The Energy Crisis of 1973 changed America and Americans. For the first time, Americans experienced a personal burden of saving the environment. The Energy Conservation Act made consumers geo-political agents, but by shifting the burden onto the consumer,the role of energy producers is obscured. By the time I flip on a light, the combustion of fossil into electricity has already taken place - somewhere else, in the hidden abode of production. [6]

Nixon announced that, by the end of the decade, the United States was to be reliant only on domestic oil. This goal was missed and the cause taken up again by Jimmy Carter, announcing his goal for the nation to be “independent of foreign sources of energy by 1985.”  This effort, for so-called “energy independence”, guides the federal government to this day.

In 1975, the Strategic Petroleum Reserve was established. The newly-formed Department of Energy set up a failsafe for the nation’s reserves of crude oil. America was free to act on the global stage, able to partake in invasion, conflict, and geo-politics acts of aggression as long as the tanks were full.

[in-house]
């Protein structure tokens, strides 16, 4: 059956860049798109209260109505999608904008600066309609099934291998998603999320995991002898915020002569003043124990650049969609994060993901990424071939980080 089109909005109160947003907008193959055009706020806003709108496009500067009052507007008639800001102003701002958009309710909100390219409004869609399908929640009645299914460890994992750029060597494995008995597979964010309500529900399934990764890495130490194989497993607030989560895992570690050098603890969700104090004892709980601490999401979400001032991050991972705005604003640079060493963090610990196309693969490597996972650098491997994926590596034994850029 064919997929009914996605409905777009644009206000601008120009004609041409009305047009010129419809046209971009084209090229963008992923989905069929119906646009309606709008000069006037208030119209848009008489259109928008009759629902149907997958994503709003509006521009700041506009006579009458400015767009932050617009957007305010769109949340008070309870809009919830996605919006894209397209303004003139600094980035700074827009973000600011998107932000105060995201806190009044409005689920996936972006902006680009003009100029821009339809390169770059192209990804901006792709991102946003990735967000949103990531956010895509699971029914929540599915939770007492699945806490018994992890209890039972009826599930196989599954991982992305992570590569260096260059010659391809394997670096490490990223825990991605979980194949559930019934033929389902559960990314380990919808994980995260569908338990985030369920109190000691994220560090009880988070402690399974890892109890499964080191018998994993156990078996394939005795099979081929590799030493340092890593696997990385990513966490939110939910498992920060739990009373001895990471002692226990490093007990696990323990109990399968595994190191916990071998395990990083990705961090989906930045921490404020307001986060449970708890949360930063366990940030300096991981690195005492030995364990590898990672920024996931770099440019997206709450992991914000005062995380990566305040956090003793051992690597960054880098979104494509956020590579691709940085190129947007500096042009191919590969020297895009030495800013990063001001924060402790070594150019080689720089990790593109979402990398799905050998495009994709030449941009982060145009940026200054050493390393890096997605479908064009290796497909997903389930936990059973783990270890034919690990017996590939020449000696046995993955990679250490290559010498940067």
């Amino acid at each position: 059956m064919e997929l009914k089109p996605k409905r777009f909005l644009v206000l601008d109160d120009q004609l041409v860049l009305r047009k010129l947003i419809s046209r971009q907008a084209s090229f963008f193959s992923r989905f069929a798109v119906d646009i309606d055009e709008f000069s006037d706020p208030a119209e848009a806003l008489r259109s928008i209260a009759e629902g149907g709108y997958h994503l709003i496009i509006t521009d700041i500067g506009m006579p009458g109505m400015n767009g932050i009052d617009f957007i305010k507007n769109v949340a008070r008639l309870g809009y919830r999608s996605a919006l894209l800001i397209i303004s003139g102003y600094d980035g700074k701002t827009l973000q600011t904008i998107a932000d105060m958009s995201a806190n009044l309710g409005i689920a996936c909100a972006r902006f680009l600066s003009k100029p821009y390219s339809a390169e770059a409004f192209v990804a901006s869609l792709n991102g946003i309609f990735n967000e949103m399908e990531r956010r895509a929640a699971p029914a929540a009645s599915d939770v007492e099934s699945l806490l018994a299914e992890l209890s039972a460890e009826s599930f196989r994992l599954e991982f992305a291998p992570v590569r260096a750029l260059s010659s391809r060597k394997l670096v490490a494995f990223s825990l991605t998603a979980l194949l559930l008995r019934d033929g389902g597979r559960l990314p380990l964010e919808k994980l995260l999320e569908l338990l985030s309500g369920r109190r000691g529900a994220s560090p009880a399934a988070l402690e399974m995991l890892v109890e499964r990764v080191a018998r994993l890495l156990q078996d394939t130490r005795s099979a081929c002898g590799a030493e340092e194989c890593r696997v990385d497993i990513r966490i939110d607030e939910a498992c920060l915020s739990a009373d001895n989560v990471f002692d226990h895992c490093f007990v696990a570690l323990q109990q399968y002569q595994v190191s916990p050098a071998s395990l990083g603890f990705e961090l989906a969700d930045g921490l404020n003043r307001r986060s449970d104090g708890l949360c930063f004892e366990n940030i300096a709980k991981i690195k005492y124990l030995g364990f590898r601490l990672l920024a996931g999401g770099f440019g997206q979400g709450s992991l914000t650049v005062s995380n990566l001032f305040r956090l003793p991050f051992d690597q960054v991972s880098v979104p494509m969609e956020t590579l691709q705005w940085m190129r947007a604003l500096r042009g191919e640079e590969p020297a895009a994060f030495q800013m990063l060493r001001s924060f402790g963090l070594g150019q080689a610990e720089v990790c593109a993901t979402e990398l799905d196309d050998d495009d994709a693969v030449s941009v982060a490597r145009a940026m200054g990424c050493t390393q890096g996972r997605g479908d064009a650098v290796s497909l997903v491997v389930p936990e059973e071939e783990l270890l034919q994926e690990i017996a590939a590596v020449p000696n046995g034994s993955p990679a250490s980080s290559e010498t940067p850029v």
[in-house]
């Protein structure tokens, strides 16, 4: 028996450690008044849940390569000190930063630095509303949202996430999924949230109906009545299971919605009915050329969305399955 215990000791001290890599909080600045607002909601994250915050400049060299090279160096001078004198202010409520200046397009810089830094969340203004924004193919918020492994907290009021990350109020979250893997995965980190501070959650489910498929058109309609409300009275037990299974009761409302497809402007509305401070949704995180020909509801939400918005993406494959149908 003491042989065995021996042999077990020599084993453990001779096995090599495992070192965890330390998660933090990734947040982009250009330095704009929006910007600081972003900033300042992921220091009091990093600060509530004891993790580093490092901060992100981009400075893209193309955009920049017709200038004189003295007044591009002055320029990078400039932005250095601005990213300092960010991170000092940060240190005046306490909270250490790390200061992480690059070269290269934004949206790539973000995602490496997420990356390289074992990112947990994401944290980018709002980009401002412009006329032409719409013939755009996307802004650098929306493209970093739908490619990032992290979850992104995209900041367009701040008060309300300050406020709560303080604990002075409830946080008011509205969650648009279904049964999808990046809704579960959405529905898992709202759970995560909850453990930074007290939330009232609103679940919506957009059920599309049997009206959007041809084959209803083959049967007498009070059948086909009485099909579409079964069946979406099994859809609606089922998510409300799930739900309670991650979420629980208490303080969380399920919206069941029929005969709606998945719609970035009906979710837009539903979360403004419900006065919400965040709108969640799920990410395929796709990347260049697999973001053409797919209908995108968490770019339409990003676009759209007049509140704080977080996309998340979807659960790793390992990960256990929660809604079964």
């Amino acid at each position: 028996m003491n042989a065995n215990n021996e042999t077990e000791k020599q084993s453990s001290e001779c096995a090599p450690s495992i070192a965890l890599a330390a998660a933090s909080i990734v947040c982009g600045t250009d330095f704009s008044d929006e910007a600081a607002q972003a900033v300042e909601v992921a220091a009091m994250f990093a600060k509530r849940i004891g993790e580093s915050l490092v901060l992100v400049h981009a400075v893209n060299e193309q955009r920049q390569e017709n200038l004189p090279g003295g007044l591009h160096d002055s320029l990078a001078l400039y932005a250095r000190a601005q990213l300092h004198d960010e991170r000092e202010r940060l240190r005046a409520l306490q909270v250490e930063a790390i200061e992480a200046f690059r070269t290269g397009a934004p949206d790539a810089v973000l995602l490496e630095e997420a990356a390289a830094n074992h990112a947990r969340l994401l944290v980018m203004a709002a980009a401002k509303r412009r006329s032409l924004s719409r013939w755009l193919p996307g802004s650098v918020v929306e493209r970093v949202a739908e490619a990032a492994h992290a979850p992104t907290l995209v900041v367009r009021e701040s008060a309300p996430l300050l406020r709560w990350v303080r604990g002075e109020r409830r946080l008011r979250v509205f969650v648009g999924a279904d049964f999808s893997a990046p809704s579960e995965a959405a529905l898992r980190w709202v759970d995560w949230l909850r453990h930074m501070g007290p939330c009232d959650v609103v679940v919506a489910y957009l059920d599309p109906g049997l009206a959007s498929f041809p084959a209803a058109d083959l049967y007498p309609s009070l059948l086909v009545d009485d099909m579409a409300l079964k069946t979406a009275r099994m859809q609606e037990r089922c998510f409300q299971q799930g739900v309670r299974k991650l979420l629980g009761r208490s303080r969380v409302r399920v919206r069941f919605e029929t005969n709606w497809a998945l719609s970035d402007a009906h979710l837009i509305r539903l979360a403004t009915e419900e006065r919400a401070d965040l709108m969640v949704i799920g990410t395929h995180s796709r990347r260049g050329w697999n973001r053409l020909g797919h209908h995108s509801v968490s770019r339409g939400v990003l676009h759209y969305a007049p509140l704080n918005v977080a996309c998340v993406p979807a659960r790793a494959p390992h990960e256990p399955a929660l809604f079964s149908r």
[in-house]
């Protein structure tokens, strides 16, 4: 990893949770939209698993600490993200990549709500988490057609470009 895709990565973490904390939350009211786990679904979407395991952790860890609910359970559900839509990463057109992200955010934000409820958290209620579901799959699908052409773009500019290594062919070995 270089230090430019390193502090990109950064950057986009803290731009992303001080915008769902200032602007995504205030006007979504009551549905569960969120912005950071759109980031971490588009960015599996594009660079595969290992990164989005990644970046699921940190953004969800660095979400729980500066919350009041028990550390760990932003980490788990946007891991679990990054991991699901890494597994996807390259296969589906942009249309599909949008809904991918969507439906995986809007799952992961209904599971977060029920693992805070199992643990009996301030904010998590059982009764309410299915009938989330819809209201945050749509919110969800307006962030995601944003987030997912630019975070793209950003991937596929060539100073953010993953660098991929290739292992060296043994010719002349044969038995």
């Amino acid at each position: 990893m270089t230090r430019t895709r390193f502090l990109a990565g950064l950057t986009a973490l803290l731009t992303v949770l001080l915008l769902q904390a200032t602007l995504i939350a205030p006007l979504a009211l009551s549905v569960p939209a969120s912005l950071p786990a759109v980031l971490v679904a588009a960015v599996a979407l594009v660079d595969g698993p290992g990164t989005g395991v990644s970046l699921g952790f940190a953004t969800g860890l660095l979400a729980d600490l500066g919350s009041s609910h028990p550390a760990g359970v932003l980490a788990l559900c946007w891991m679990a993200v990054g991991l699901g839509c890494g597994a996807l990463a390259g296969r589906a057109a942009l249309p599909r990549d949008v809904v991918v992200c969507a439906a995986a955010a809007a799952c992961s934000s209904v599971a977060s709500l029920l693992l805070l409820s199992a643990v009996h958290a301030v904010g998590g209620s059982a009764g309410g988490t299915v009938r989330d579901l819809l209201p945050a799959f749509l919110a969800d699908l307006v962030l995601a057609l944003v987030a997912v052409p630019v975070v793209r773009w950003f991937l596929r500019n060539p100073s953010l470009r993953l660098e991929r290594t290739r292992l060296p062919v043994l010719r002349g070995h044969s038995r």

War in the Middle East, featuring US aggression, has continued since then. The global demand for oil was exponentially increasing. Keynesian economics led a “full frontal attack on political experimentation”. These efforts worked and by 2000, pro-corporate ideology and “unsustainably rising global standards of consumption” were all that remained [7]

In 2001, Bush ordered the filling of the SPR to 700 million barrels with the Royalty-in-Kind program (est 1999). The new program allowed companies drilling the federally-owned oceanic continental shelf to pay royalties in the form of crude oil deposited in the SPR. Throughout the Bush presidency and multiple wars, oil prices skyrocketed, reminding American Boomers of the 1970s and reiterating that the nation was still dependent on foreign oil. This dependence, and high oil price, incentivized innovation; the invention of hydraulic fracturing (fracking) opened new resource frontiers and reactivated old ones. [8] The dream of oil independence seemed attainable again.